Experiencing issues with the temporomandibular joint, also known as TMJ, can stop a patient from comfortably doing the many things we do with our jaw.
This disorder is temporomandibular disorder, which is more widely known as TMD.
The temporomandibular joint is a swiveling joint that connects the jaw to the skull and is the reason why we can open our mouths.
If inflammation or injury causes this joint to be compromised, it can lead to discomfort, limited jaw movement, pain, and a locked jaw.
Patients who are currently experiencing these TMD caused symptoms are urged to have an analysis done with our professionals at Oral and Facial Surgery Center.
What Causes TMD?
One factor that contributes to TMD is a history of arthritis. The pain and inflammation caused by arthritis can trigger problems with the temporomandibular joint.
Jaw injuries can have negative effects on the temporomandibular joint as well. Bruxism, the grinding of one's teeth, can inflame the jaw and trigger TMD.
Finally, there are certain diseases of the soft tissues that can inflame the temporomandibular joint, causing pain and swelling.
Unfortunately, the symptoms of TMD are caused by a lot of other dental and medical problems.
These can include tooth decay, arthritis, gum disease, and sinus problems, and TMD is not always caught right away.
In order to perform the best type of diagnosis possible, our dentists will start with a full physical exam.
We can listen to your jaw to see if it makes any unsettling noises after it opens and closes.
We will then ask about and check for any pain or tenderness, and we will look at your entire face through digital x-rays.
Symptoms of TMD
The primary symptom of TMD is pain or discomfort in the jaw.
When a patient has pain in both of their temporomandibular joints, that is a near-certain sign of TMD.
Earaches, whether they be at the inner ear or the outer ear, are another sign of TMD. Patients who have trouble chewing due to pain or awkward jaw movements may have TMD.
Aches and pains on the face can also be caused by TMD. Some patients report sounds when their jaw moves.
These sounds include clicking, popping, or a crunching sound not associated with chewing. A severe symptom of TMD is when a patient cannot open or close their mouth due to the locking of the temporomandibular joint.
How Is TMD Treated?
Our dentist will offer treatment for TMD based on the kind of symptoms you are showing.
Heat and ice packs are used to relieve pain, but they should be approved by our dentist before using them.
A night mouthguard may also be recommended in addition to medication and dental work such as braces, dentures, crowns, and bridges.
In more severe cases, surgery is suggested.
Our oral surgeon may perform a procedure known as arthroscopy or perhaps an open-joint TMJ therapy. Sometimes patients TMJ is so severe that it requires a full mouth restoration.
Treating mild TMD may simply require medicine to alleviate pain and swelling as well as general guidance to prevent the condition from getting worse.
Placing too much pressure on the jaw and preventing dramatic movements can prevent worsening of the experienced symptoms.
Further treatment may involve a splint to align the upper and lower jaw correctly and a nighttime mouthguard to prevent teeth grinding. Severe TMD cases may require surgery to relieve symptoms.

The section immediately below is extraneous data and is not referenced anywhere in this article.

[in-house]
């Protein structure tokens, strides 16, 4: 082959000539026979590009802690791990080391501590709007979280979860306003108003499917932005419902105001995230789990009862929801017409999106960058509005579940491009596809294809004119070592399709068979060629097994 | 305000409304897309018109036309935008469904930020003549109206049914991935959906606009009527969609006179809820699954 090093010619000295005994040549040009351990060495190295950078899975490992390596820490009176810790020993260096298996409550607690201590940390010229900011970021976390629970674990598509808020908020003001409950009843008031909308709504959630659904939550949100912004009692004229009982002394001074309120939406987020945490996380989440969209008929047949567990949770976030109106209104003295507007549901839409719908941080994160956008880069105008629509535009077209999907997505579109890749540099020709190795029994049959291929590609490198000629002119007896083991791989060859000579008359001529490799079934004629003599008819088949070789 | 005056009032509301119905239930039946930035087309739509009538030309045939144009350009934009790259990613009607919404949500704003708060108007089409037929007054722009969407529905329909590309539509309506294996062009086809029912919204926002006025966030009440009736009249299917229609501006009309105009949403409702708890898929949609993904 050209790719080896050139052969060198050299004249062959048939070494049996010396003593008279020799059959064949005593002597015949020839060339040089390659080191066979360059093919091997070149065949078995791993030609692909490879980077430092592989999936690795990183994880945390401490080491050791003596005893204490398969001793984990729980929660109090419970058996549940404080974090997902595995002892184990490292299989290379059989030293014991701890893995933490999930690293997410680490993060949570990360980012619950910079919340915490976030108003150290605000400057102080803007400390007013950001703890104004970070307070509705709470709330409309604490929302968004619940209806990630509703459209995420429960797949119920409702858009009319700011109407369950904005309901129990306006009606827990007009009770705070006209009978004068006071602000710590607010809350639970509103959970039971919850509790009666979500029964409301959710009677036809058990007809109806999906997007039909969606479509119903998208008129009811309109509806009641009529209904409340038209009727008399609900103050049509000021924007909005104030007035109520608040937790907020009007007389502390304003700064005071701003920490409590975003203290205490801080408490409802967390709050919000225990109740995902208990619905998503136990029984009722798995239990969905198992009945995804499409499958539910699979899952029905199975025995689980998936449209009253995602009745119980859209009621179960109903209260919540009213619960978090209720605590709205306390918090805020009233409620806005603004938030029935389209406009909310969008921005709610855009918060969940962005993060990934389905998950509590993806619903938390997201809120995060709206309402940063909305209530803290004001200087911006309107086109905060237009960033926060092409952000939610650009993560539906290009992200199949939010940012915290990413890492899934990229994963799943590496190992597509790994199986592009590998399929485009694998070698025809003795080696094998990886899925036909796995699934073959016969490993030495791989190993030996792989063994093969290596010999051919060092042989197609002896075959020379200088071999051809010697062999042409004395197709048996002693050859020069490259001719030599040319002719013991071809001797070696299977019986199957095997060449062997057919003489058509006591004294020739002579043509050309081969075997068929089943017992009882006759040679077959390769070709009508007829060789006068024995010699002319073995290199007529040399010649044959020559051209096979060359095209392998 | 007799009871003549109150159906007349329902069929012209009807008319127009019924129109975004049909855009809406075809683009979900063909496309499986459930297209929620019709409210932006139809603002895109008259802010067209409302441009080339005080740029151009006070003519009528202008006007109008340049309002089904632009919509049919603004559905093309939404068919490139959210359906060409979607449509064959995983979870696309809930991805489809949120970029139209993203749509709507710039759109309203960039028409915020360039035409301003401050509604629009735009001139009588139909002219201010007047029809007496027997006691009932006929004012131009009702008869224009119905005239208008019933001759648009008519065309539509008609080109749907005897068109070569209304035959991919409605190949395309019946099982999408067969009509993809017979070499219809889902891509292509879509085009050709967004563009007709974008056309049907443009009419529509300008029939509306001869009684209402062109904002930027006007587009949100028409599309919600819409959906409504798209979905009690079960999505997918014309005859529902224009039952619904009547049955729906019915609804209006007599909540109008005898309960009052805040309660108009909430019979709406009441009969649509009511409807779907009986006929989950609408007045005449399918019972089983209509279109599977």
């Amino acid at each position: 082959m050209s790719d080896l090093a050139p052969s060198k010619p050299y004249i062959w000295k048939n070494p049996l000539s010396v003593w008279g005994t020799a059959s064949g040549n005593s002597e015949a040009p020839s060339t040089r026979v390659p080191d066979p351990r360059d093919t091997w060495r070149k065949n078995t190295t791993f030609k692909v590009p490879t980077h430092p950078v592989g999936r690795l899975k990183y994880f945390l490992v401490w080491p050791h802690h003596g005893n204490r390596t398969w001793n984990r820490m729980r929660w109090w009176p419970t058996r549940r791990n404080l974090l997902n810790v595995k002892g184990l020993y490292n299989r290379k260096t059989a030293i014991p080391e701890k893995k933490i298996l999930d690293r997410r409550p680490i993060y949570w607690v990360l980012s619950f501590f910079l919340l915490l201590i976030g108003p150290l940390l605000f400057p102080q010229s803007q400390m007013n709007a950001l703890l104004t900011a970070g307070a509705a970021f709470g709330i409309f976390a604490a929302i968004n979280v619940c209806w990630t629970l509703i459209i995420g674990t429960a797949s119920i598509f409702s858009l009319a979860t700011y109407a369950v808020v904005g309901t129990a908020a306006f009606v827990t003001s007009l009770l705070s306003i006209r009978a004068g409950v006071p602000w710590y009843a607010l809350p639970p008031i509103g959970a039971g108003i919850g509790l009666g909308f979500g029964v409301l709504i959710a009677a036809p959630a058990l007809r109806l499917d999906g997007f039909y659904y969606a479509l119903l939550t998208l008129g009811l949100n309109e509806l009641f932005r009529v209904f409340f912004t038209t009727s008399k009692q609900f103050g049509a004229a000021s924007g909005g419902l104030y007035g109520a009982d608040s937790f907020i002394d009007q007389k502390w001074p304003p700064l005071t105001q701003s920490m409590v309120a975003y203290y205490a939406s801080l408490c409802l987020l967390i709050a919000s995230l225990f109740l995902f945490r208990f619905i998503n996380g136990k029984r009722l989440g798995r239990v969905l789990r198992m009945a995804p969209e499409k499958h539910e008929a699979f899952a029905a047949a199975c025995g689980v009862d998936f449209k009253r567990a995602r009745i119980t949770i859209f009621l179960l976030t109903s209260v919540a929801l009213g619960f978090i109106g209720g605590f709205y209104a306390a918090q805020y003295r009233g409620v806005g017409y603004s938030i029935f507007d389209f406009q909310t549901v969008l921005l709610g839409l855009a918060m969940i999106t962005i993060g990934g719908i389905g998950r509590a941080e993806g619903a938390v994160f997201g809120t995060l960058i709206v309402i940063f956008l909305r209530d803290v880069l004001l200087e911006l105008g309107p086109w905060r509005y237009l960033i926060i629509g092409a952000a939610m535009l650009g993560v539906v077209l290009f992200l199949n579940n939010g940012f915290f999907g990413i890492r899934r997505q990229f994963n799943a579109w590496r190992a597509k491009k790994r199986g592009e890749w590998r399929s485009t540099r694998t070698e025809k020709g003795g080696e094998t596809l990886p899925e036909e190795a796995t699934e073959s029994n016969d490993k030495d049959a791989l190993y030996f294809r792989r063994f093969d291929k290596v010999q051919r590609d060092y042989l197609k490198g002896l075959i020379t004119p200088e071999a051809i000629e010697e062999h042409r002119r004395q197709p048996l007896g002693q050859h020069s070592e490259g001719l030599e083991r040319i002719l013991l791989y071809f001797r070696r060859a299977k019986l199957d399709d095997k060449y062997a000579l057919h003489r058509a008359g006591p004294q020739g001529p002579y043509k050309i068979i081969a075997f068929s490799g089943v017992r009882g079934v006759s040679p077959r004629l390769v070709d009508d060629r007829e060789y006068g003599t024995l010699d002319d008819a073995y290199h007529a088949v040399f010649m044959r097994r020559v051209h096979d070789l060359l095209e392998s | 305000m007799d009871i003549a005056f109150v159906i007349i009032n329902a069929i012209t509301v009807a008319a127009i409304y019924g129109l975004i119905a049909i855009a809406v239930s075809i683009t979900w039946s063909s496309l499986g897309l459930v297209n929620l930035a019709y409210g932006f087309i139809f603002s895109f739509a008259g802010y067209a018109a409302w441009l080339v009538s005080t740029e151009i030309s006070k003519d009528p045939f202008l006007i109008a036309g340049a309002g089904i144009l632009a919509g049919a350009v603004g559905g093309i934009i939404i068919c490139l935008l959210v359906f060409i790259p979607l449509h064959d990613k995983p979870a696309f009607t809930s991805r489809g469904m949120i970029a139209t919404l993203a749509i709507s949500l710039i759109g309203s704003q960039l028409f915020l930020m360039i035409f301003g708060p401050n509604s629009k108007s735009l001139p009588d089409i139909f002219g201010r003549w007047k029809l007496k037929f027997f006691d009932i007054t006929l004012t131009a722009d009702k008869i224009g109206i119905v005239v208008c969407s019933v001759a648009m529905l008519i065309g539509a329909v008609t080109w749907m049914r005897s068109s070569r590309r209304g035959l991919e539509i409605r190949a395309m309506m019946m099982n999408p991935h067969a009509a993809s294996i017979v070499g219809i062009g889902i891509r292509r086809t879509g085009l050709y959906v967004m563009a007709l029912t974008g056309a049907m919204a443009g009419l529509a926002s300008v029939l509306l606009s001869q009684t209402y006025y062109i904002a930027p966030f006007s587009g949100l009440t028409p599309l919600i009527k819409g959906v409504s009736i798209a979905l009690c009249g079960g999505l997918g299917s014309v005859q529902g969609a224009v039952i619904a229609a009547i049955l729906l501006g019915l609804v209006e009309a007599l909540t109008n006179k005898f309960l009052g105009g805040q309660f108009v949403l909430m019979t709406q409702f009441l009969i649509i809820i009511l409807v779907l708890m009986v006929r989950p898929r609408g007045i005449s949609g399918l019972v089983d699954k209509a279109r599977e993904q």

The most common surgical technique for treating TMD is known as arthroscopy which is minimally invasive.
During an appointment, our professionals will explore what treatment options are appropriate for your current situation.
Depending on the severity of your TMD, we will schedule you to see our team's oral surgeon to get some additional care and treatment.
You might also be recommended to an orthodontist to make sure everything in your mouth is in the correct position.
There are many ways to support people with TMD. TMD is a condition that can potentially become severe over time, so patients are urged to make appointments quickly once jaw pain starts.
How TMJ and Ear Pain Are Related
Do you ever have a pain in your jaw that won't go away?
Or maybe you've been feeling pressure or fullness in your ear that comes and goes. If so, you may be one of the many people we see here at Oral and Facial Surgery Center who suffer from TMJ and ear pain.
What many people often don't know is that these two conditions are related.
Misalignment of the upper cervical spine is known as cervicogenic dizziness.
This type of dizziness occurs when one part of this area moves more than normal while another stays still (as opposed to other forms of dizziness, such as inner ear or middle ear problems).
When this happens, you may feel like your world is spinning, and it's incredibly uncomfortable.
"Rocking" the jaw can also cause both TMJ and ear pain at once.
This means that when you open and close your mouth while moving only the jaw (instead of opening wide), each movement will put more pressure on the joints in your ears than usual, leading to pain!
Getting Relief At The Dentist
You can also find relief for this pain by visiting a chiropractor.
They will perform an exam of your spine and nervous system to look for any misalignments contributing to the pain.
They will likely adjust your spine to restore proper alignment and relieve pressure on the nerves if they find one. This can help reduce or eliminate your TMJ and ear pain.
Talk to Us If You Have Trouble With Your Jaw
If you have been disturbed by pain or discomfort in your jaw, and the symptoms mentioned are familiar to what you are currently experiencing, our team at Oral and Facial Surgery Center urges you to contact our office right away!
Our professionals can analyze and properly diagnose your condition and recommend oral health solutions. You can call our team at 337-443-2533 for our Lafayette location or 337-381-3663 for our Opelousas location to schedule an appointment.